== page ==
Navigate / search

New York Times: ‘Use Travelocity to Hunt for Packages’

I’ve made a career out of telling travelers how to save money. My number one piece of advice: Book your flight and hotel together. I stress this so much it’s borderline annoying, so when a story in the New York Times titled When a Vacation Package Can Save You Money (and When It Can’t) popped up in my Google Reader, I couldn’t click thru to read it fast enough. Mostly because I wanted to know exactly when columnist Michelle Higgins says it can’t save you money.

Turns out even she discovered that, while it pays to be a comparison shopper, “the [online] agencies’ pre-negotiated rates with airlines and hotels allow them to create packages at prices that you’re unlikely to get from hotels and airlines separately,” she writes.

For her article, Michelle tested three sites — Travelocity, Expedia and Orbitz — by searching flight + hotel vacation packages for a few different destinations. She not only shopped across all three agencies, but she also shopped the standalone flights and hotels on the supplier websites as well.

In her conclusion, Michelle writes that “Ultimately Travelocity had the best price for two of my searches.” She goes on to give multiple pros and cons for each of the online travel companies she tested before ending with her key piece of advice: use Travelocity to hunt for packages.

The Cheapskate’s Guide to Snow Skiing and Boarding: How to Maximize Your Money on the Slopes

Shortly after I learned to walk, my parents strapped skis to my feet and deposited me at ski school. What started out as the hobby of young-marrieds has now become a passion for their grown children.

But there’s just one problem with this: skiing is expensive!


I devoted much of my early adulthood to figuring out how to pursue my passion while pinching my pennies. Here are my best tips to make the most of the mountain while getting the biggest bang for your buck!

Have an awesome tip you want to share? Please leave it in the comments section!

The Cheapskate’s Guide to Snow Skiing and Snowboarding

Would You Tip A Flight Attendant?

You can’t swing a dead cat these days without hearing how awful air travel is; stories of delays, cancellations, and surly flight attendants abound. But what if there was a way to make it better?

I read a great blog post recently that posed a really interesting question: could we get better service on airplanes if we tipped? After all, we tip for everything else: a morning latte, a dinner out, the convenience of having the bellman bring your bags up to the room. Would it make a difference if you slipped the flight attendant a couple of bucks as she handed over your diet coke? Sure, it’s not standard now—you’d probably get it passed back to you with a polite but firm no thank you, ma’am—but what if it was common practice? What if everyone tipped on planes?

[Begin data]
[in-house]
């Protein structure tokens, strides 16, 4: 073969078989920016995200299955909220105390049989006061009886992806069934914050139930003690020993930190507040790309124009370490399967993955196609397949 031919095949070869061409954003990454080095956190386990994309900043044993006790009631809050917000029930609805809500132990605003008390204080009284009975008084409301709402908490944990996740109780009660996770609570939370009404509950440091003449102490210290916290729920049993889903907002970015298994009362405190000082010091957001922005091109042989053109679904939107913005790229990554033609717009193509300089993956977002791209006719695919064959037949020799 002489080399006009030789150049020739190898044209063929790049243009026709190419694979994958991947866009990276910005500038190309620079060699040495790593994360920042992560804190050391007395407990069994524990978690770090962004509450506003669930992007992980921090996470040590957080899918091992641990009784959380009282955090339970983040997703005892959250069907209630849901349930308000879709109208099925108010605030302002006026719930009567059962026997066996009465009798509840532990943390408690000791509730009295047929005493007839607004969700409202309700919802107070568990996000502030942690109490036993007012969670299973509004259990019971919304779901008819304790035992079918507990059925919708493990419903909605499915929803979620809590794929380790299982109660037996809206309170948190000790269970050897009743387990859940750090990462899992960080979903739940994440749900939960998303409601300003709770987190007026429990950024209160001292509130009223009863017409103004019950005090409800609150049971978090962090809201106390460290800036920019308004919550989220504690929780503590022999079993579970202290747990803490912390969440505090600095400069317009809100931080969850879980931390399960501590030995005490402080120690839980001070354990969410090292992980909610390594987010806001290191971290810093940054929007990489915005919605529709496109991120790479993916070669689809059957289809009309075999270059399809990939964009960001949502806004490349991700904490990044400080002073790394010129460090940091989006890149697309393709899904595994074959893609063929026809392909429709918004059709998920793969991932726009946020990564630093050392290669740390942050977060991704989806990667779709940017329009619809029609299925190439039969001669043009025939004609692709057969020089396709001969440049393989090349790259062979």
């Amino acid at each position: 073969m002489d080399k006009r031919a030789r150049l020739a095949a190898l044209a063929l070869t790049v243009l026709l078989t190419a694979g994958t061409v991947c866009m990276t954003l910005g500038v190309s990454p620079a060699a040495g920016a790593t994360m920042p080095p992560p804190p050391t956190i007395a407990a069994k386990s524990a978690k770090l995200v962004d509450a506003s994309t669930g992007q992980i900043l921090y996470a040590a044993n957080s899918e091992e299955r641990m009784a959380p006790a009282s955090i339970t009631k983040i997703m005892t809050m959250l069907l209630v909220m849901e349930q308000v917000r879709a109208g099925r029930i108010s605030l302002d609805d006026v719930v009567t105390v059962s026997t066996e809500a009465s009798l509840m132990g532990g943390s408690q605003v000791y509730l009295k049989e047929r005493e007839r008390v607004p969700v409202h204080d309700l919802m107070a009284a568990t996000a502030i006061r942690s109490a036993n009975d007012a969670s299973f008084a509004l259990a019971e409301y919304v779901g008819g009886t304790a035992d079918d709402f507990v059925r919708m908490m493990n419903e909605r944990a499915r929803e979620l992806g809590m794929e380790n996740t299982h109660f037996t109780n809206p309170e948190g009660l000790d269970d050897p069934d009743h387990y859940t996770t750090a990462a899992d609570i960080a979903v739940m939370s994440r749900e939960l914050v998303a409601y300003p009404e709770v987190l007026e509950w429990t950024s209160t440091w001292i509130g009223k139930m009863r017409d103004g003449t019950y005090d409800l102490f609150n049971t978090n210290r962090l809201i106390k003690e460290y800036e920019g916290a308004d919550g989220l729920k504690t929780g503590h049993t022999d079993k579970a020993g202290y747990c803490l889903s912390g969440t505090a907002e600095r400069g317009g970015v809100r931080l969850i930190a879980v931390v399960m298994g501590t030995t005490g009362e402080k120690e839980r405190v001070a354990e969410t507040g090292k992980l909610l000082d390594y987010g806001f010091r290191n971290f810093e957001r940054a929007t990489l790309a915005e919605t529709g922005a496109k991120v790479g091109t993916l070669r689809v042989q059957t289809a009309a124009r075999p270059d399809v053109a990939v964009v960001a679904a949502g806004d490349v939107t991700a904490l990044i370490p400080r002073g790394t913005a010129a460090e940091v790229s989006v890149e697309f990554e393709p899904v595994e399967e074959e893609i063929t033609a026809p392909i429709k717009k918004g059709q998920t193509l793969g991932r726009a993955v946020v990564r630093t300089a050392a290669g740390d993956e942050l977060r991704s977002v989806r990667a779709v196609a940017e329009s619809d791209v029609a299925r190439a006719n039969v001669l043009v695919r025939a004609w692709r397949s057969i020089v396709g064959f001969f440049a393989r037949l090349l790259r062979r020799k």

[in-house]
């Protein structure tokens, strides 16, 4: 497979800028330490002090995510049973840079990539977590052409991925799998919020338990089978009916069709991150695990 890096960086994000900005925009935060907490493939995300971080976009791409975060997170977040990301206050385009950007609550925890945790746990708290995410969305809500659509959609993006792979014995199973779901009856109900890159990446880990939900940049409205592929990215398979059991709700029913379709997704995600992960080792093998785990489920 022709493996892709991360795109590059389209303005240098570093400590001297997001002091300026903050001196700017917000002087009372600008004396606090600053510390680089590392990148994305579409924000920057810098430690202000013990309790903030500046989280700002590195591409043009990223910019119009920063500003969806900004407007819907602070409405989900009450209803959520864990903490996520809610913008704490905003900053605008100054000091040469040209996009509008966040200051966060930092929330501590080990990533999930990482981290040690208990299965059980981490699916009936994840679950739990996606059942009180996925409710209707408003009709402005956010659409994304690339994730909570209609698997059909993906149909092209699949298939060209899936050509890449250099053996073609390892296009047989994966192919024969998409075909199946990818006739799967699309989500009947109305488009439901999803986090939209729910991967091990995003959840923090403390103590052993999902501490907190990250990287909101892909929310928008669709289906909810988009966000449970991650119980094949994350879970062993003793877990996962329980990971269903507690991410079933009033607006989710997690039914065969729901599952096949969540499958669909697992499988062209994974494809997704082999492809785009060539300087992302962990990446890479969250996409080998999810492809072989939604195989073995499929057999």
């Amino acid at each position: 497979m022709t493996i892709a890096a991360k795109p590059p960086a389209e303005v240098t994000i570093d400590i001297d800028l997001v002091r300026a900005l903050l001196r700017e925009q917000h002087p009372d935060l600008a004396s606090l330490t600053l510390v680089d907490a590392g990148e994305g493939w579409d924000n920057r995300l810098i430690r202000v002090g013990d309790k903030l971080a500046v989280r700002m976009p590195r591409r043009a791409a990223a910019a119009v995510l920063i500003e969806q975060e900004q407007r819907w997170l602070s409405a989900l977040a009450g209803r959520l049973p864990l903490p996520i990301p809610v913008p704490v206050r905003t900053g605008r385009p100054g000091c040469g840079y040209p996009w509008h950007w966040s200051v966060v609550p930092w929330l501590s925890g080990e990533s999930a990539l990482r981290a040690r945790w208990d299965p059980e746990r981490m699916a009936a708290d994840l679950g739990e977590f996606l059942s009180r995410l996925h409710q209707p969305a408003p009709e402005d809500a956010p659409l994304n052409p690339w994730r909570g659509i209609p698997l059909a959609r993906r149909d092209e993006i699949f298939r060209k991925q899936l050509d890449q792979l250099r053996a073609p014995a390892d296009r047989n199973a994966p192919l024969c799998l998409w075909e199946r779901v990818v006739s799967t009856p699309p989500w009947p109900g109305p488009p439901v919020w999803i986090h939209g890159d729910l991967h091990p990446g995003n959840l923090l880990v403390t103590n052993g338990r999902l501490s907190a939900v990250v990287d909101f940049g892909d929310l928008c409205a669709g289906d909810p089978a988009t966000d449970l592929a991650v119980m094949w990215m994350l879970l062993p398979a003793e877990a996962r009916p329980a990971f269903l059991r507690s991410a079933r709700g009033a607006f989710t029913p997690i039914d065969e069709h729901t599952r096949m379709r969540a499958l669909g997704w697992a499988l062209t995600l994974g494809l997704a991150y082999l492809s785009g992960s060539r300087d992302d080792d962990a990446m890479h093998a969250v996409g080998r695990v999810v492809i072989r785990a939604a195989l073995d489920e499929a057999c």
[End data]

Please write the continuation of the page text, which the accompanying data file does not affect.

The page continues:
What do you think? Would you do it? Should you do it? Would it make a difference to the general flying experience?

5 Essentials for a Perfect City Break

I live in a big city. Within two blocks of my apartment there are over a dozen restaurants. At night, I hear sirens wailing, my neighbor’s baby crying, and the occasional shouts of revelers as they make their way home from nearby bars. I squeeze onto crowded subway cars, know my sidewalk etiquette, and am rarely, if ever, able to experience total calm and quiet. And yet, when it comes to taking vacation breaks, I somehow find myself gravitating toward other cities. Through my travels, here’s what I’ve determined to be the five most important components for a successful big city break:

10 Don’t-Miss National Parks: Acadia, Grand Canyon, the Everglades, and More

When I tell people that my goal is to cross two new national parks off my list this year, they usually begin recommending their favorites to me. The only problem is, they have no idea what actually qualifies as a national park.

If you’ve watched the PBS series The National Parks: One of America’s Best Ideas, then you already know that getting a national park set aside is extremely difficult. They must be established by an act of Congress and there are only 58 in the U.S. system. Here’s the official list if you’re curious.

Many of the parks my well-meaning friends and family have recommended are, in fact, national monuments, which can be signed into existence by any U.S. president, or state parks, which are far more abundant.